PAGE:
Taking cross-training too far

November 4, 2005

Most states prohibit individuals from calling themselves a nurse unless they have the required credentials.

Q. I'm a family physician in a large, well-established group practice. When I started here, all of our nurses were either RNs or LPNs. As they've left or retired, however, their jobs have often been filled by medical assistants.

Recently, when one of our RNs retired, she was replaced by our former front desk receptionist, who has no medical training. After a short crash course, she's being introduced to patients as a "nurse," and is now giving injections, dressing wounds, and authorizing some medication refills.

I'm concerned about the ethical and legal implications of this situation, and about my own liability if something goes wrong when she's "treating" one of my patients.

Patients can be misled even when a practice doesn't intentionally misrepresent its clinical staff. More commonly, a practice may simply neglect to clearly identify a staffer's professional status, leading patients to assume the person is more qualified than she actually is. Each clinical staffer's status should be clearly and accurately identified.

Physicians who permit unqualified or unlicensed persons to diagnose or treat patients or dispense medication are exposing themselves to a serious liability risk. If one of your patients is injured by someone who's not permitted by law to administer treatment or medication, a malpractice suit against you and your group could be both indefensible and costly. Such a case could result in punitive damages based on allegations of fraud and misrepresentation. In fact, some insurers might refuse to provide coverage for the claim, and it's unlikely that your former receptionist-turned-"nurse"'s on-the-job training would impress a jury.

Your group should ask your state medical and nursing boards about current regulations and laws governing these medical personnel issues. For example, it may be illegal for an untrained, unlicensed, or uncertified individual to inject a patient with any substance, or to provide some of those other services you describe.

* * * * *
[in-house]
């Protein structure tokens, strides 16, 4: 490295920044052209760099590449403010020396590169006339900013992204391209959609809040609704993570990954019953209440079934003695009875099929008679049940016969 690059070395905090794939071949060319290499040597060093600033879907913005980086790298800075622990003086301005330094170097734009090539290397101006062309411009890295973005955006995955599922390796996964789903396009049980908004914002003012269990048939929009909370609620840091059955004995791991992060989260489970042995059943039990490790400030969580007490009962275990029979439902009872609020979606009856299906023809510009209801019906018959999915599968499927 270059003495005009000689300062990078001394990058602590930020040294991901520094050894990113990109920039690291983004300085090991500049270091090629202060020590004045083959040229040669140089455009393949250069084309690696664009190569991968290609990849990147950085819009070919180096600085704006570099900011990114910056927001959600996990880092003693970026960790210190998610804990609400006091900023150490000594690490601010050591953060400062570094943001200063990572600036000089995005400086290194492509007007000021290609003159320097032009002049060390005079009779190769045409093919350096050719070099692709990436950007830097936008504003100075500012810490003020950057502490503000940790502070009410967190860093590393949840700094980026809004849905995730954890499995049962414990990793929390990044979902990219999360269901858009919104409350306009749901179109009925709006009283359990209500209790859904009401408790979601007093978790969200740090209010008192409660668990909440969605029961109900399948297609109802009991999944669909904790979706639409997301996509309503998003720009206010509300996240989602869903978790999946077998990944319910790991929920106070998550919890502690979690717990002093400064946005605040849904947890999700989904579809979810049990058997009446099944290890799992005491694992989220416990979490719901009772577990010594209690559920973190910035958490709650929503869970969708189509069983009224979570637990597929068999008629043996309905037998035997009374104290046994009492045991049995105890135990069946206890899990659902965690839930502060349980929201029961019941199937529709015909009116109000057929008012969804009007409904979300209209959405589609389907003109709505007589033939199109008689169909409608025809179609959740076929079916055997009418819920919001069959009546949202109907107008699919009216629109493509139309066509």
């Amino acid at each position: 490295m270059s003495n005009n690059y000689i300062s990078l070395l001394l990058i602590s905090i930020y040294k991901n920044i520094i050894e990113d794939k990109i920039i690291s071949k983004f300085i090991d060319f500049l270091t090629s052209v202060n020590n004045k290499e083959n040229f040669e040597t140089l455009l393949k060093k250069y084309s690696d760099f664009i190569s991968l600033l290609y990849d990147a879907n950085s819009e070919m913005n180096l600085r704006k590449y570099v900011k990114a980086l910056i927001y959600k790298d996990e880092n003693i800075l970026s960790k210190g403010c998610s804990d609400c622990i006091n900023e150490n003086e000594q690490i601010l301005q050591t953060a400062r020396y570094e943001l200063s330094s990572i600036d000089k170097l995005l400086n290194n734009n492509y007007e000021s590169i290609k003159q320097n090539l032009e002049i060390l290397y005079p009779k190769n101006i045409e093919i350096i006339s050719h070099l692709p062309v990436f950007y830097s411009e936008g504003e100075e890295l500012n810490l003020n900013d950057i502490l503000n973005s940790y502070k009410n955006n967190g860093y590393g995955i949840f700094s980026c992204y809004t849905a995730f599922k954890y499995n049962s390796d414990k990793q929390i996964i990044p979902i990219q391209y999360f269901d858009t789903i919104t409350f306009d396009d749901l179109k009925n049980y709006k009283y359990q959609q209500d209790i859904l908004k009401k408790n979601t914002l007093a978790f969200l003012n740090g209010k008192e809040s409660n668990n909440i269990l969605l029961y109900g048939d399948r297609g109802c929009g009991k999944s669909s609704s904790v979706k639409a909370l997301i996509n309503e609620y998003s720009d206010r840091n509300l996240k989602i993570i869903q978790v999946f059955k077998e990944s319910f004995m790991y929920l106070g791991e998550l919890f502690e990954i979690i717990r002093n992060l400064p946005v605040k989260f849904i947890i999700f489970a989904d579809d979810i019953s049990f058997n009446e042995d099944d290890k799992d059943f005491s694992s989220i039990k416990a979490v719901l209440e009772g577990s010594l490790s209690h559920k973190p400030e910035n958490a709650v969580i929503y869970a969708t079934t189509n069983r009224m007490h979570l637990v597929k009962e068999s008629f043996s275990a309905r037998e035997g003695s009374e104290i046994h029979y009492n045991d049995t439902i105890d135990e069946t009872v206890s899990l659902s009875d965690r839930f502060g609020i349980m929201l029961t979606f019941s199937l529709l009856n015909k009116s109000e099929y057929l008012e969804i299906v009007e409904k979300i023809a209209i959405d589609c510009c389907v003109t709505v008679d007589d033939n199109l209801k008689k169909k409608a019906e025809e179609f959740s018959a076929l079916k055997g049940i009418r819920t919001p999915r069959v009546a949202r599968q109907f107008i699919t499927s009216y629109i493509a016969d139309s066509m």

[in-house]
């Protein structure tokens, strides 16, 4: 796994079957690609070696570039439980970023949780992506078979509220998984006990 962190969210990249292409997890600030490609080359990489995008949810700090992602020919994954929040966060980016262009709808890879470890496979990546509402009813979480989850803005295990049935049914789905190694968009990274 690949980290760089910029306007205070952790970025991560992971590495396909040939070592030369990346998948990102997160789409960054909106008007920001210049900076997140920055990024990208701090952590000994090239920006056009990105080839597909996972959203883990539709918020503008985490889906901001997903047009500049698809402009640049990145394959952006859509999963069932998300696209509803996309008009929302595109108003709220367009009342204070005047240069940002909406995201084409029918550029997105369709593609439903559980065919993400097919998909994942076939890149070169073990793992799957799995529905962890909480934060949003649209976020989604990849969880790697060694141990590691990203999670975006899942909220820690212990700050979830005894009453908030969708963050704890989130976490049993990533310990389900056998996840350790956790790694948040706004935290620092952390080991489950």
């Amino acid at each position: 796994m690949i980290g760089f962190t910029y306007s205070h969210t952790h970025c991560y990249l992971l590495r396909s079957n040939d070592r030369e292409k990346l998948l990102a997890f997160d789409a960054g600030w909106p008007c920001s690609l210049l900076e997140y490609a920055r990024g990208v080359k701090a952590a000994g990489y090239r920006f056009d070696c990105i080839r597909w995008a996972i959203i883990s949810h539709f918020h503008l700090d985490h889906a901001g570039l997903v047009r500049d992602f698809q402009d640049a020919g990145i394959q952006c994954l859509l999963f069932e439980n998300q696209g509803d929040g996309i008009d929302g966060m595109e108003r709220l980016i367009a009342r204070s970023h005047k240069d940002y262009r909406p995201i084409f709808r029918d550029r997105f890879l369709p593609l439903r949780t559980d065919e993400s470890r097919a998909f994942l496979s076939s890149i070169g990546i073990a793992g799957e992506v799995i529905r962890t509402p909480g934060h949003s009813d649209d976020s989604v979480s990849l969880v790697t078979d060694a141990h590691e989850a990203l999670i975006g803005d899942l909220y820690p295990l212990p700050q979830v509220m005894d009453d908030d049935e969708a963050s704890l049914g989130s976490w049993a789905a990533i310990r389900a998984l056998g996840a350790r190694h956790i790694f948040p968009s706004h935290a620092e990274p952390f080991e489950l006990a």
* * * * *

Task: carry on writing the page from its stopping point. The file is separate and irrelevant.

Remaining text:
If your practice employs medical assistants or other clinical assistants, it should develop training and supervision programs that comply with state laws and regulations, which typically limit the type of services a nurse or PA can provide to patients. The group should make sure that all its midlevel professionals function within clear, written guidelines, and that their performance is periodically monitored and documented.

I advise your group to get legal advice on this issue. You should also ask your malpractice insurer if your policy covers patient care services provided by unlicensed staff. I suspect it doesn't, and the carrier probably won't be happy to learn about it.

The author is a risk management and loss prevention consultant in Cloverdale, CA. He can be reached by e-mail at lossprevention@earthlink.net
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This department answers common professional liability questions. It isn't intended to provide specific legal advice. If you have a question, please submit it to Malpractice Consult, Medical Economics, 5 Paragon Drive, Montvale, NJ 07645-1742. You may also fax your question to 973-847-5390 or e-mail it to memalp@advanstar.com
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